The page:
meat substitutes

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meat substitutes

Non-animal protein food products, derived from soya beans, wheat gluten, yeast or other sources, and usually flavoured and textured to resemble natural muscle protein. These products are a reasonably effective substitute for animal protein but may not contain all the essential AMINO ACIDS.
References in periodicals archive ?
New product launches and extended offerings by meat analogue manufacturers to reach a wide consumer base is expected to spur the market growth.
In the past few decades, various meat products, such as sausages, surimi-based foods, crab meat analogue, and meat-fried fish paste, have been developed from mechanically deboned chicken meat (MDCM) of old laying hen, in an effort to infroduce novel approaches towards increasing the value and utilization of these hens.
It is often used as a meat analogue or meat extender.
Meat analogue produced with soy protein isolate and vital gluten by thermoplastic extrusion: technological, physicochemical and nutritional characteristics.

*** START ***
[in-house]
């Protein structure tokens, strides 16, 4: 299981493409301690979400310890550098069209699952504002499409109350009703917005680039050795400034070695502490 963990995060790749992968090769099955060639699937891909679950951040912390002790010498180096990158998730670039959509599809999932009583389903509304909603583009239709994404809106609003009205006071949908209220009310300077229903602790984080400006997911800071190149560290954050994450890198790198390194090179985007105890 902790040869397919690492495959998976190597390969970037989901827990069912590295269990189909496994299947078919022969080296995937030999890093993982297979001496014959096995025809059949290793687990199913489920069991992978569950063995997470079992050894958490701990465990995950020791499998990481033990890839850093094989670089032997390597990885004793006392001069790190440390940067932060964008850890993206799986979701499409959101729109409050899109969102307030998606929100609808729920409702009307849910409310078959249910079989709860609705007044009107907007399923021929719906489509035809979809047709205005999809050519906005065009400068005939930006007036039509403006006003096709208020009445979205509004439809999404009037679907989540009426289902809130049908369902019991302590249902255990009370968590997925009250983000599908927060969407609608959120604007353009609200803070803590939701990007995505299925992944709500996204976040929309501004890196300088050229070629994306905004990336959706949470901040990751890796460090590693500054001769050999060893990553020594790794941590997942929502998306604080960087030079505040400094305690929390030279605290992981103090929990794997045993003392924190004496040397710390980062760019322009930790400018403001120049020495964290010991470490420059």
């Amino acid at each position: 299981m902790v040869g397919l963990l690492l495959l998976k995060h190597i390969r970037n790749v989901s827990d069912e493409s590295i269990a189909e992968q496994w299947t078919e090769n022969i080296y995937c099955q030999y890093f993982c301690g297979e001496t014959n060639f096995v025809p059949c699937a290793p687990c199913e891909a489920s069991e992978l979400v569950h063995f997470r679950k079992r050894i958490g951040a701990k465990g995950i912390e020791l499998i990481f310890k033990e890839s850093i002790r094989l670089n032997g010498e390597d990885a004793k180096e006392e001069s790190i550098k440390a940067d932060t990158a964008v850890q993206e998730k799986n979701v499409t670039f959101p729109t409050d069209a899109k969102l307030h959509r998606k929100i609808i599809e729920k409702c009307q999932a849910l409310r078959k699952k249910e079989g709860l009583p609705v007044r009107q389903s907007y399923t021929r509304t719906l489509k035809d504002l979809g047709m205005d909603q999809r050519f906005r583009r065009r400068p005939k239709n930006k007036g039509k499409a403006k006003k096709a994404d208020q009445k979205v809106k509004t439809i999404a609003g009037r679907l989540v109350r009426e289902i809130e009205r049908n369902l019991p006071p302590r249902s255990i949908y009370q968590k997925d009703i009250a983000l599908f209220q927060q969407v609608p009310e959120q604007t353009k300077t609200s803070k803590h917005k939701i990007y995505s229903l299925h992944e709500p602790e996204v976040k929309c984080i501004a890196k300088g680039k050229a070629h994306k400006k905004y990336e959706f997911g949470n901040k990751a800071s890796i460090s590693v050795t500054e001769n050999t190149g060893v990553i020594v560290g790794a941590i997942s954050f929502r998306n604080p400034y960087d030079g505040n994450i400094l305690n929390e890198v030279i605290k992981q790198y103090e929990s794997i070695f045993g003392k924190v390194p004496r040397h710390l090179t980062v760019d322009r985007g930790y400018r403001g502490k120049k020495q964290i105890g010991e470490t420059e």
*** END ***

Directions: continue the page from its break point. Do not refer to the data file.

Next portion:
These high-moisture protein products have a taste and 'whole muscle' texture that will add a new dimension to the development of meat analogue products.
The protein, which has a fat content of 0.5%, can be used as a functional food product or as a new type of meat analogue which can he incorporated into various dishes, says the company.
Although the vegetarian market continues to grow year after year, most of that growth is being driven short-term by branded meat analogue products due to a lack of innovation in the branded sector.
Finnprotex can be used as a functional food product, or as a new form of meat analogue. Simple to use, re-hydrated Finnprotex can be used in a huge range of dishes.
Sales of veggie burgers and other meat analogue products totaled $300 million in 1997, according to Data-monitor, a New York-based research firm, and volume is expected to reach $450 million by 2002.